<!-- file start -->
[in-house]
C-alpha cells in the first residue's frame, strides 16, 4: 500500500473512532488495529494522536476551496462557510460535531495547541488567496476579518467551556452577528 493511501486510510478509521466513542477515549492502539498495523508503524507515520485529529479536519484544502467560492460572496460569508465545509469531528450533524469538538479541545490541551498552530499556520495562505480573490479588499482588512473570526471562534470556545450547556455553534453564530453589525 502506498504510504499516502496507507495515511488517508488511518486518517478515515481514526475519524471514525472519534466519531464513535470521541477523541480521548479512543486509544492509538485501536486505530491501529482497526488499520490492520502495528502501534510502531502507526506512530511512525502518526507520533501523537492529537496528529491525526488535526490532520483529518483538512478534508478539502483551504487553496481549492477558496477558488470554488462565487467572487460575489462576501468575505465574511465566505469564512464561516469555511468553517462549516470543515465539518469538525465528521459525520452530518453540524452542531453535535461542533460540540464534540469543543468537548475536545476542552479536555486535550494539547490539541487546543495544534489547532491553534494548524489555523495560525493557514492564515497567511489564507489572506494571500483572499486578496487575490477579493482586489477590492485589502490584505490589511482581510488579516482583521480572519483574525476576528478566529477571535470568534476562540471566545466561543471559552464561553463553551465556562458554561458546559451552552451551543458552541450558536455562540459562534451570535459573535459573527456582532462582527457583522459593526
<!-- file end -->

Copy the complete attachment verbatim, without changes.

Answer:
[in-house]
C-alpha cells in the first residue's frame, strides 16, 4: 500500500473512532488495529494522536476551496462557510460535531495547541488567496476579518467551556452577528 493511501486510510478509521466513542477515549492502539498495523508503524507515520485529529479536519484544502467560492460572496460569508465545509469531528450533524469538538479541545490541551498552530499556520495562505480573490479588499482588512473570526471562534470556545450547556455553534453564530453589525 502506498504510504499516502496507507495515511488517508488511518486518517478515515481514526475519524471514525472519534466519531464513535470521541477523541480521548479512543486509544492509538485501536486505530491501529482497526488499520490492520502495528502501534510502531502507526506512530511512525502518526507520533501523537492529537496528529491525526488535526490532520483529518483538512478534508478539502483551504487553496481549492477558496477558488470554488462565487467572487460575489462576501468575505465574511465566505469564512464561516469555511468553517462549516470543515465539518469538525465528521459525520452530518453540524452542531453535535461542533460540540464534540469543543468537548475536545476542552479536555486535550494539547490539541487546543495544534489547532491553534494548524489555523495560525493557514492564515497567511489564507489572506494571500483572499486578496487575490477579493482586489477590492485589502490584505490589511482581510488579516482583521480572519483574525476576528478566529477571535470568534476562540471566545466561543471559552464561553463553551465556562458554561458546559451552552451551543458552541450558536455562540459562534451570535459573535459573527456582532462582527457583522459593526